Rss Feed

Gluten-free Diet—An Overview

gluten free productsGluten is a protein that is found in some grains including wheat (graham, kamut, semolina, spelt and durum), rye, malts, barley and triticale. It is also extracted from the grains and used under the names dextrine, dextrose and maltodextrine as a flavoring, thickening or stabilizing agent in processed food. Sensitivity to gluten is considered a genetically inherited condition. If other members of you family have gluten sensitivity, it may be wise to consult a doctor about yourself. Many people are unaware that they would have better health on a gluten free diet.

For some people, when gluten comes in contact with the lining of their small intestine it causes injury which results in bloating, gas, diarrhea, abdominal cramps, weight loss and mineral and vitamin deficiencies. This is called celiac disease and a gluten-free diet is the only treatment that is medically accepted for celiac. It is also the only treatment for an allergy to wheat as well as another condition, dermatitis herpetiformis that is related to celiac disease. When gluten is eliminated from the diet, the symptoms in the small intestine will stop in all but the most severe cases.

To function well, the intestines need prebotics that are contained in wheat and other grains. They nourish the good bacteria that lives in the intestine that feed on the oligofructose and inulin contained in these grains. A person who needs to avoid gluten needs to eat a larger amount of other foods that contain the prebotics as well as take a prebiotic supplement.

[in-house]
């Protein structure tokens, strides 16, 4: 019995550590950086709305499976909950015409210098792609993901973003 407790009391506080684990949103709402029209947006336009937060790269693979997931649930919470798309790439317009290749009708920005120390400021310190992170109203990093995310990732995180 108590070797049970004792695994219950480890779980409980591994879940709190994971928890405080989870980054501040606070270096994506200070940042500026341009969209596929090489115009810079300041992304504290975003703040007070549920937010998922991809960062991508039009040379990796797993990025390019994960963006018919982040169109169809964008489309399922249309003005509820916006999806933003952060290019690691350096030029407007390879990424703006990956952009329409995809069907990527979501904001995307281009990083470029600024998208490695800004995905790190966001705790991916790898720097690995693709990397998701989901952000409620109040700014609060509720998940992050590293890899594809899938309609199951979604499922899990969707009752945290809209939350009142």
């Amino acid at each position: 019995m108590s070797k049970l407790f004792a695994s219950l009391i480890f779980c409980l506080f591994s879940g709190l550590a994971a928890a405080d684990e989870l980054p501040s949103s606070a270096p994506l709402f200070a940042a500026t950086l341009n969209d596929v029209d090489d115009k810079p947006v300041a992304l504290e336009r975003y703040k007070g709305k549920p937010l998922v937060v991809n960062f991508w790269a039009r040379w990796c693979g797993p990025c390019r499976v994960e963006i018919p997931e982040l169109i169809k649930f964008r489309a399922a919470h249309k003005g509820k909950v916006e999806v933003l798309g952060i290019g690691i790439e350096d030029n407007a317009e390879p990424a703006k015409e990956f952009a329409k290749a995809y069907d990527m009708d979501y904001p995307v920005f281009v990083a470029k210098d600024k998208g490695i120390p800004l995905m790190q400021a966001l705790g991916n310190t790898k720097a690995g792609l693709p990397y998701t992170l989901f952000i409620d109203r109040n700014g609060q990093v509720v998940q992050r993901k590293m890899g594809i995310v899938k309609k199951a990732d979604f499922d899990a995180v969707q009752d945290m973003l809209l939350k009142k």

gluten freeFor those who need to follow a gluten-free diet, it may be frustrating in the beginning to learn what foods are safe. It also may seem like your diet is very limited and lacking in variety and flavor. However, with the help of glutenfreesupportoftoledo.com in a short time you will learn easy ways to make tasty and interesting food and how to buy prepared food that is gluten-free.

At glutenfreesupportoftoledo.com you will find recommended doctors, guidelines for diagnosis, help for beginners, a newsletter for current information and new products. There are online gluten free support groups, FAQs, recipes and information on celiac disease.

There are many foods that you are already eating that are gluten-free. Potato, brown and white rice, corn, peas, beans, soybeans, arrowroot, tapioca, popcorn and yams are just a few. There are gluten-free breakfast cereal grains such as cream of rice, hominy and corn meal that are popular for everyone. Hard cheeses such as cheddar, Edam, Swiss and Parmesan are gluten-free. The ingredients in cream cheese, cottage cheese and pasteurized processed cheeses should be checked for vegetable gum, food starch and some preservatives that are not gluten-free, but there are gluten free varieties.

There are vitamin and mineral deficiencies that are linked to a gluten-free diet. Specifically, a person may have lower amounts of iron, folate and fiber than when eating other foods. Some gluten-free diets do not meet the recommended daily intake of thiamine, niacin, riboflavin, fiber, or calcium. Eating gluten-free oats for breakfast, high fiber brown rice for lunch and quinoa as a side dish at dinner will significantly improve your iron, protein, calcium and fiber intake. It will also help with the B vitamins.

Vitamin and mineral food supplements are a good way to avoid any deficiencies and will help heal the intestines. Fish oil (omega-3 and omega-6 fatty acids) will heal the inflammation in the intestines. Lactobacillus casei GG is also recommended to help break down food and protect the gastrointestinal tract from viral and bacteria infection.

Gradually, you can introduce new gluten-free foods into your diet according to your condition and tastes, so you will have a good variety and a healthy diet. If gluten has been the cause of your ill health, with a gluten-free diet you can look forward to:

  • Feeling healthier with general wellbeing
  • More energy
  • Enjoying meals
  • Celiac disease symptoms under control
  • No more diarrhea and bloating
  • Dermatitis herpetiformis symptoms under control
  • No more burning, stinging, itchy skin